CBC Radio has evidently not been the only battleground in the past decade between the elitists and the populists in broadcast programming. The same fight raged in the halls of Hungarian television, with Fellner and Vecsernyés throwing in their lot with the populists. “We wanted to do shows that viewers would turn to in great numbers,” Fellner says—and Hungarian viewers did switch, apparently in an unprecedented way, to the Vecsernyés and Fellner duo’s televised series of international competitions between serious musicians. The reason was not only the Hungarian public’s love for long-hair music. The international competitions, with young pianists, singers and conductors invited from all over the world, opened Hungary’s windows a little wider to the West. The competition juries—the last one, in May, 1980, under the honorary chairmanship of Herbert von Karajan—included such stellar names as Italy’s Carlo Zecchi and Willi Boskowsky of the Vienna Philharmonic and launched, among others, the careers of Hungarian pianist Zoltán Koscis, Czech violinist Vaclav Hudecek and Japanese conductor Kobayashi KenIchiro, today all rising stars of the European concert circuit.

Beating the drum for young raw talent in the clubby silence of Hungary’s musical establishment was not all the problem for Vecsernyés and Fellner. Their unforgivable sin was to introduce

the idea of a special prize in each competition: the popular vote of the audience itself. As a result, almost 80,000 Hungarians, long denied the satisfaction of a secret ballot, swarmed to boxes set up in front of the Budapest Opera and Academy of Music. Many came from the country, on motorbikes and in buses, creating a traffic jam. For the first time in more than a quarter of a century, the people could exercise their franchise—if only to elect the best conductor of Till Eulenspiegel or Beethoven’s Fifth. (The people’s choice, incidentally, in the 1977 conductor competition happened to be a Canadian: Uri Mayer, now associate conductor of the Montreal Symphony.)

The elitists rallied and—unlike in CBC Radio—won the day. Charging Vecsernyés and Fellner with high costs and turning the sacred precincts of academic music into a circus, they put an end to international competitions. “They shunted Andrea aside,” Vecsernyés says, “and kicked me upstairs to the associate director’s chair.” The two would never be allowed to touch music programming again and, state broadcasting being a monopoly, would have no alternate networks or independent producers to provide an outlet for their passion.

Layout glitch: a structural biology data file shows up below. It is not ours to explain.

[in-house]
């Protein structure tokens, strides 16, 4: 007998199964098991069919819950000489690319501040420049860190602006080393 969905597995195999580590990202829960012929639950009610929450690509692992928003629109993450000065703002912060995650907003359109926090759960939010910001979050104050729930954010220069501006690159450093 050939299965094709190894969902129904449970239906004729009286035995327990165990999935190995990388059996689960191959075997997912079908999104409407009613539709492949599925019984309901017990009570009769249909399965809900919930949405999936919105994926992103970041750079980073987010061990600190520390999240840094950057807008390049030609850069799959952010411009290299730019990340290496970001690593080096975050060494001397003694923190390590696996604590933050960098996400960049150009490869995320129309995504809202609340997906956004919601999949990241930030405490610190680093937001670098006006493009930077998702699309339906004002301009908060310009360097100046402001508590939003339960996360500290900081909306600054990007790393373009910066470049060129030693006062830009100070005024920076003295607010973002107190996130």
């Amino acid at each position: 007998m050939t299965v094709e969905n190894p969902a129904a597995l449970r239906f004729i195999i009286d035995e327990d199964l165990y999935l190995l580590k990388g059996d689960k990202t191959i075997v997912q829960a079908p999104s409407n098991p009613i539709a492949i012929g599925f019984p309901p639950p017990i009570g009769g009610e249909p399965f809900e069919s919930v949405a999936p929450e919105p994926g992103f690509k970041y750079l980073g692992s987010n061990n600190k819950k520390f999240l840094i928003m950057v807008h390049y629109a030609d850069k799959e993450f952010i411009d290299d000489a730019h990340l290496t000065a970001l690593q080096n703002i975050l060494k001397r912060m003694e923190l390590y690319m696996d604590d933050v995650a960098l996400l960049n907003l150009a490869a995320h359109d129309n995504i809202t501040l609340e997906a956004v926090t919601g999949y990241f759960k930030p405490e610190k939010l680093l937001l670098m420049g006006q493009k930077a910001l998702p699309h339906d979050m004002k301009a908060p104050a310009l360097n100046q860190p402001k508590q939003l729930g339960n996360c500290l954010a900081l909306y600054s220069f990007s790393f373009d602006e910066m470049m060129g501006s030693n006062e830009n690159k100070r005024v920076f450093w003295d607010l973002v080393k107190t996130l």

In the case of Andrea and Janos, the passion was not only for star-making: it was also for each other. Except Vecsernyés was married and, in spite of their long and public affair, they could never live together. “All our friends knew about us,” Vecsernyés says, “and eventually I would have got a divorce anyway.” But the housing shortage alone makes trading spouses a cumbersome task in the Hungarian People’s Republic. In 1975, Fellner renovated the apartment in which she lived at the cost of twice her annual income. In 1979, the district planning committee denied her a permit to continue living in it, ruling that it was too big for her.

It was the CBC’s decision to co-produce the Bartók program with MTV and Curtis Davis that finally facilitated the romance. “I guess it’s fitting,” Vecsernyés says. “When Bartók escaped to New York in 1940, he even lost his suitcase on the way. We managed to hang on to ours. They’re mostly empty, but our heads are full.” For its seven-million-forint (about $350,000) investment, Hungary loses two full-headed programmers but gains East European distribution to the 60-minute show. Vecsernyés and Fellner lose everything, Lada cars included, but gain each other. Also, perhaps, when their English improves, the opportunity to buck a new establishment. “There is a difference, I think,” Vecsernyés says. “In the West, even the establishment is not the only game in town.”